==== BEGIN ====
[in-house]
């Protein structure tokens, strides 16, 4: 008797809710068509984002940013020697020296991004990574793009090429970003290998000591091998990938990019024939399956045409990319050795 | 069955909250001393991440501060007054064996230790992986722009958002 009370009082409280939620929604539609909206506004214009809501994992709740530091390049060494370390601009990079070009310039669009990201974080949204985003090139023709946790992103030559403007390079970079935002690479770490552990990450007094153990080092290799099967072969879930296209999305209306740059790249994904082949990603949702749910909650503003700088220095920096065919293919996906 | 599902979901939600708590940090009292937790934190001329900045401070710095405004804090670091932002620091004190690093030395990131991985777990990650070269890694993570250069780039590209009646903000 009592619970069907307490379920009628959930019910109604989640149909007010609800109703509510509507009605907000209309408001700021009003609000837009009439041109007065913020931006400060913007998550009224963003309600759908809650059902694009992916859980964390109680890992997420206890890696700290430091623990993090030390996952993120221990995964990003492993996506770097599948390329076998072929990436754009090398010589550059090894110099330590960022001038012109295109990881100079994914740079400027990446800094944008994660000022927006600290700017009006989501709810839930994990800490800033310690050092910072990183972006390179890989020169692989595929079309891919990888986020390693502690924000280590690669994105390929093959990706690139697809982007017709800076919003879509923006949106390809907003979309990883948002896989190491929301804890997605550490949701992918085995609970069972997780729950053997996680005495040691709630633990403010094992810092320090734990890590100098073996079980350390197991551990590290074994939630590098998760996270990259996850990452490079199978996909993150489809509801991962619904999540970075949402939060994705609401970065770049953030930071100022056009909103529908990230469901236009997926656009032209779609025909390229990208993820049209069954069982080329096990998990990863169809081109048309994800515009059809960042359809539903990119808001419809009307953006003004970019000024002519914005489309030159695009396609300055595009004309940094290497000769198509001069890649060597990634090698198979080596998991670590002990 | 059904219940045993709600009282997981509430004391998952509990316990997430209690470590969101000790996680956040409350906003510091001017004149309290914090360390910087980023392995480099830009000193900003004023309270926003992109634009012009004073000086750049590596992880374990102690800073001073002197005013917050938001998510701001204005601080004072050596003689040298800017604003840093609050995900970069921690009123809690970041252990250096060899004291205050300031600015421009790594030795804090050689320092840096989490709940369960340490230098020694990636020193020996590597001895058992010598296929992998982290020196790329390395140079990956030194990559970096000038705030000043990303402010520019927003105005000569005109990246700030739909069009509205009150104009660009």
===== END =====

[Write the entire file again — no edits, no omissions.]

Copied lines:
[in-house]
């Protein structure tokens, strides 16, 4: 008797809710068509984002940013020697020296991004990574793009090429970003290998000591091998990938990019024939399956045409990319050795 | 069955909250001393991440501060007054064996230790992986722009958002 009370009082409280939620929604539609909206506004214009809501994992709740530091390049060494370390601009990079070009310039669009990201974080949204985003090139023709946790992103030559403007390079970079935002690479770490552990990450007094153990080092290799099967072969879930296209999305209306740059790249994904082949990603949702749910909650503003700088220095920096065919293919996906 | 599902979901939600708590940090009292937790934190001329900045401070710095405004804090670091932002620091004190690093030395990131991985777990990650070269890694993570250069780039590209009646903000 009592619970069907307490379920009628959930019910109604989640149909007010609800109703509510509507009605907000209309408001700021009003609000837009009439041109007065913020931006400060913007998550009224963003309600759908809650059902694009992916859980964390109680890992997420206890890696700290430091623990993090030390996952993120221990995964990003492993996506770097599948390329076998072929990436754009090398010589550059090894110099330590960022001038012109295109990881100079994914740079400027990446800094944008994660000022927006600290700017009006989501709810839930994990800490800033310690050092910072990183972006390179890989020169692989595929079309891919990888986020390693502690924000280590690669994105390929093959990706690139697809982007017709800076919003879509923006949106390809907003979309990883948002896989190491929301804890997605550490949701992918085995609970069972997780729950053997996680005495040691709630633990403010094992810092320090734990890590100098073996079980350390197991551990590290074994939630590098998760996270990259996850990452490079199978996909993150489809509801991962619904999540970075949402939060994705609401970065770049953030930071100022056009909103529908990230469901236009997926656009032209779609025909390229990208993820049209069954069982080329096990998990990863169809081109048309994800515009059809960042359809539903990119808001419809009307953006003004970019000024002519914005489309030159695009396609300055595009004309940094290497000769198509001069890649060597990634090698198979080596998991670590002990 | 059904219940045993709600009282997981509430004391998952509990316990997430209690470590969101000790996680956040409350906003510091001017004149309290914090360390910087980023392995480099830009000193900003004023309270926003992109634009012009004073000086750049590596992880374990102690800073001073002197005013917050938001998510701001204005601080004072050596003689040298800017604003840093609050995900970069921690009123809690970041252990250096060899004291205050300031600015421009790594030795804090050689320092840096989490709940369960340490230098020694990636020193020996590597001895058992010598296929992998982290020196790329390395140079990956030194990559970096000038705030000043990303402010520019927003105005000569005109990246700030739909069009509205009150104009660009």